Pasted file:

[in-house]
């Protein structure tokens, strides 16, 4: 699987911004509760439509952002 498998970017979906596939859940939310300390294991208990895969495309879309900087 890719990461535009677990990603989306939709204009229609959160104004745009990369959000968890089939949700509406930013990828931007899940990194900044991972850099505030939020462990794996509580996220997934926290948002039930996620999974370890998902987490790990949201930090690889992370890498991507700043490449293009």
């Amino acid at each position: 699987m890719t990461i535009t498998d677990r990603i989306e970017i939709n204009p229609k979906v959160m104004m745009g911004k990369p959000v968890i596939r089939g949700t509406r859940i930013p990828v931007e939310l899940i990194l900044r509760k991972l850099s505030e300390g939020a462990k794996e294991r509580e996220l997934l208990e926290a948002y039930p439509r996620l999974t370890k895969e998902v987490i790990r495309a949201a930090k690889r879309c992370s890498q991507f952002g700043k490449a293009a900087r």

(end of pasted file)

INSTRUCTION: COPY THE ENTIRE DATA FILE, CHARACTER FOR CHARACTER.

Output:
[in-house]
């Protein structure tokens, strides 16, 4: 699987911004509760439509952002 498998970017979906596939859940939310300390294991208990895969495309879309900087 890719990461535009677990990603989306939709204009229609959160104004745009990369959000968890089939949700509406930013990828931007899940990194900044991972850099505030939020462990794996509580996220997934926290948002039930996620999974370890998902987490790990949201930090690889992370890498991507700043490449293009």
């Amino acid at each position: 699987m890719t990461i535009t498998d677990r990603i989306e970017i939709n204009p229609k979906v959160m104004m745009g911004k990369p959000v968890i596939r089939g949700t509406r859940i930013p990828v931007e939310l899940i990194l900044r509760k991972l850099s505030e300390g939020a462990k794996e294991r509580e996220l997934l208990e926290a948002y039930p439509r996620l999974t370890k895969e998902v987490i790990r495309a949201a930090k690889r879309c992370s890498q991507f952002g700043k490449a293009a900087r």